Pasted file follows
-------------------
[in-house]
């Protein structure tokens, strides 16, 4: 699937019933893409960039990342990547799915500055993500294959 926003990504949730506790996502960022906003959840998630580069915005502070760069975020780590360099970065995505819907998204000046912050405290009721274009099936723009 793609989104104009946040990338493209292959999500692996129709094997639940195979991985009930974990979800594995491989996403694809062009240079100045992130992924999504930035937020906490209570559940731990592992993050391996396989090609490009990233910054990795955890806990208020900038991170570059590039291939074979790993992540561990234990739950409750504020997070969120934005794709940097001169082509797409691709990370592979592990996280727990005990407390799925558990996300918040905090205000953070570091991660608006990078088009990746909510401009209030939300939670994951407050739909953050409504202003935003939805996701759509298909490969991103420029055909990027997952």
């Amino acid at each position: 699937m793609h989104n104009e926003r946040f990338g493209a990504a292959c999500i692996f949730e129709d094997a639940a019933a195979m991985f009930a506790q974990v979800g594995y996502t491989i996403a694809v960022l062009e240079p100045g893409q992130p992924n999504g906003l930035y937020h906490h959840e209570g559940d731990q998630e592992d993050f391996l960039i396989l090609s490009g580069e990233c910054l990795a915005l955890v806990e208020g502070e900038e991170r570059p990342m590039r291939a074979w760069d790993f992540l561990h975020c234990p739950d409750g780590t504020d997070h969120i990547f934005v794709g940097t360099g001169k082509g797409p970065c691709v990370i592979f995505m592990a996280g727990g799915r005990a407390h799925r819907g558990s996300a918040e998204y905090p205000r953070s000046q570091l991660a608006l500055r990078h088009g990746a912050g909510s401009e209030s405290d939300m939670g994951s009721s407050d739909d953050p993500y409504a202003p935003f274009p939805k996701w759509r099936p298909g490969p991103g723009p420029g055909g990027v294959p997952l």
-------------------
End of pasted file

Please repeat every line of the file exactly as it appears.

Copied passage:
[in-house]
């Protein structure tokens, strides 16, 4: 699937019933893409960039990342990547799915500055993500294959 926003990504949730506790996502960022906003959840998630580069915005502070760069975020780590360099970065995505819907998204000046912050405290009721274009099936723009 793609989104104009946040990338493209292959999500692996129709094997639940195979991985009930974990979800594995491989996403694809062009240079100045992130992924999504930035937020906490209570559940731990592992993050391996396989090609490009990233910054990795955890806990208020900038991170570059590039291939074979790993992540561990234990739950409750504020997070969120934005794709940097001169082509797409691709990370592979592990996280727990005990407390799925558990996300918040905090205000953070570091991660608006990078088009990746909510401009209030939300939670994951407050739909953050409504202003935003939805996701759509298909490969991103420029055909990027997952």
């Amino acid at each position: 699937m793609h989104n104009e926003r946040f990338g493209a990504a292959c999500i692996f949730e129709d094997a639940a019933a195979m991985f009930a506790q974990v979800g594995y996502t491989i996403a694809v960022l062009e240079p100045g893409q992130p992924n999504g906003l930035y937020h906490h959840e209570g559940d731990q998630e592992d993050f391996l960039i396989l090609s490009g580069e990233c910054l990795a915005l955890v806990e208020g502070e900038e991170r570059p990342m590039r291939a074979w760069d790993f992540l561990h975020c234990p739950d409750g780590t504020d997070h969120i990547f934005v794709g940097t360099g001169k082509g797409p970065c691709v990370i592979f995505m592990a996280g727990g799915r005990a407390h799925r819907g558990s996300a918040e998204y905090p205000r953070s000046q570091l991660a608006l500055r990078h088009g990746a912050g909510s401009e209030s405290d939300m939670g994951s009721s407050d739909d953050p993500y409504a202003p935003f274009p939805k996701w759509r099936p298909g490969p991103g723009p420029g055909g990027v294959p997952l």